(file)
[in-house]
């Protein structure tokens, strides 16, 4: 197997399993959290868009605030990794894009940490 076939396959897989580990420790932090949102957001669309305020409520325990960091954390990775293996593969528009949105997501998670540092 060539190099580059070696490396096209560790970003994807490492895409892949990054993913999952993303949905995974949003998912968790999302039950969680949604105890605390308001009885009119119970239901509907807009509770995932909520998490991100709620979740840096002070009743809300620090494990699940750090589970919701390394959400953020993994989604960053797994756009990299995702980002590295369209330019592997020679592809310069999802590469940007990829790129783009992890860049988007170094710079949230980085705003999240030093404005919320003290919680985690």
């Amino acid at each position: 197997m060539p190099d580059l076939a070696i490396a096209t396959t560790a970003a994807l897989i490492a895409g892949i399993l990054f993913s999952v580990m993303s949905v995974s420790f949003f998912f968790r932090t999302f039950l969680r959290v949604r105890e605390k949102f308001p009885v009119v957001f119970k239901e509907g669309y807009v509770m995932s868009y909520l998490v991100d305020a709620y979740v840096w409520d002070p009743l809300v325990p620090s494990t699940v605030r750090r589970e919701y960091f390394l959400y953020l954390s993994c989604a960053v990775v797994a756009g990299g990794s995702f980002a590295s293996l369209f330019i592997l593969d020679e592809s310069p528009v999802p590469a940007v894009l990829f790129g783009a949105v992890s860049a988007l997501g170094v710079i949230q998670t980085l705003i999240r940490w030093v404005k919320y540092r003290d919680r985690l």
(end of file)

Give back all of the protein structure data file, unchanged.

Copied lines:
[in-house]
């Protein structure tokens, strides 16, 4: 197997399993959290868009605030990794894009940490 076939396959897989580990420790932090949102957001669309305020409520325990960091954390990775293996593969528009949105997501998670540092 060539190099580059070696490396096209560790970003994807490492895409892949990054993913999952993303949905995974949003998912968790999302039950969680949604105890605390308001009885009119119970239901509907807009509770995932909520998490991100709620979740840096002070009743809300620090494990699940750090589970919701390394959400953020993994989604960053797994756009990299995702980002590295369209330019592997020679592809310069999802590469940007990829790129783009992890860049988007170094710079949230980085705003999240030093404005919320003290919680985690």
């Amino acid at each position: 197997m060539p190099d580059l076939a070696i490396a096209t396959t560790a970003a994807l897989i490492a895409g892949i399993l990054f993913s999952v580990m993303s949905v995974s420790f949003f998912f968790r932090t999302f039950l969680r959290v949604r105890e605390k949102f308001p009885v009119v957001f119970k239901e509907g669309y807009v509770m995932s868009y909520l998490v991100d305020a709620y979740v840096w409520d002070p009743l809300v325990p620090s494990t699940v605030r750090r589970e919701y960091f390394l959400y953020l954390s993994c989604a960053v990775v797994a756009g990299g990794s995702f980002a590295s293996l369209f330019i592997l593969d020679e592809s310069p528009v999802p590469a940007v894009l990829f790129g783009a949105v992890s860049a988007l997501g170094v710079i949230q998670t980085l705003i999240r940490w030093v404005k919320y540092r003290d919680r985690l």